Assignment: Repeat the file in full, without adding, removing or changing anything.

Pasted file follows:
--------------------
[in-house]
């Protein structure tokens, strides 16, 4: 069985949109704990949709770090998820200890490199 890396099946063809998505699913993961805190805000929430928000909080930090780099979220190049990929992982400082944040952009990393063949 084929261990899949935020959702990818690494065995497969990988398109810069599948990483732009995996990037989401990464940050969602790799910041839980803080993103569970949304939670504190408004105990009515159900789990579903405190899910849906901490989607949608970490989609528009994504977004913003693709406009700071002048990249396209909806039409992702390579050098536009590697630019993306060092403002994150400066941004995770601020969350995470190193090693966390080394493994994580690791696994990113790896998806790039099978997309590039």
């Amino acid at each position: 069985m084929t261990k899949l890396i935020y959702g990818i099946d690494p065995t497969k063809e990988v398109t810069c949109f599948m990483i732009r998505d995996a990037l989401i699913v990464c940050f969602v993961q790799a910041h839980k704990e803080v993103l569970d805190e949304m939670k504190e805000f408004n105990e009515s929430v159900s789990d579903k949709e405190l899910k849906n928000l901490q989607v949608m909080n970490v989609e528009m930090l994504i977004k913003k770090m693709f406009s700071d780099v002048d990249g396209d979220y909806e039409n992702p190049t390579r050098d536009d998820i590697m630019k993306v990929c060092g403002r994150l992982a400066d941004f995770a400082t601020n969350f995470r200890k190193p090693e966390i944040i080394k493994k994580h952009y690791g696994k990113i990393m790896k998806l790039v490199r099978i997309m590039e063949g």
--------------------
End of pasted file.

[in-house]
């Protein structure tokens, strides 16, 4: 069985949109704990949709770090998820200890490199 890396099946063809998505699913993961805190805000929430928000909080930090780099979220190049990929992982400082944040952009990393063949 084929261990899949935020959702990818690494065995497969990988398109810069599948990483732009995996990037989401990464940050969602790799910041839980803080993103569970949304939670504190408004105990009515159900789990579903405190899910849906901490989607949608970490989609528009994504977004913003693709406009700071002048990249396209909806039409992702390579050098536009590697630019993306060092403002994150400066941004995770601020969350995470190193090693966390080394493994994580690791696994990113790896998806790039099978997309590039």
């Amino acid at each position: 069985m084929t261990k899949l890396i935020y959702g990818i099946d690494p065995t497969k063809e990988v398109t810069c949109f599948m990483i732009r998505d995996a990037l989401i699913v990464c940050f969602v993961q790799a910041h839980k704990e803080v993103l569970d805190e949304m939670k504190e805000f408004n105990e009515s929430v159900s789990d579903k949709e405190l899910k849906n928000l901490q989607v949608m909080n970490v989609e528009m930090l994504i977004k913003k770090m693709f406009s700071d780099v002048d990249g396209d979220y909806e039409n992702p190049t390579r050098d536009d998820i590697m630019k993306v990929c060092g403002r994150l992982a400066d941004f995770a400082t601020n969350f995470r200890k190193p090693e966390i944040i080394k493994k994580h952009y690791g696994k990113i990393m790896k998806l790039v490199r099978i997309m590039e063949g």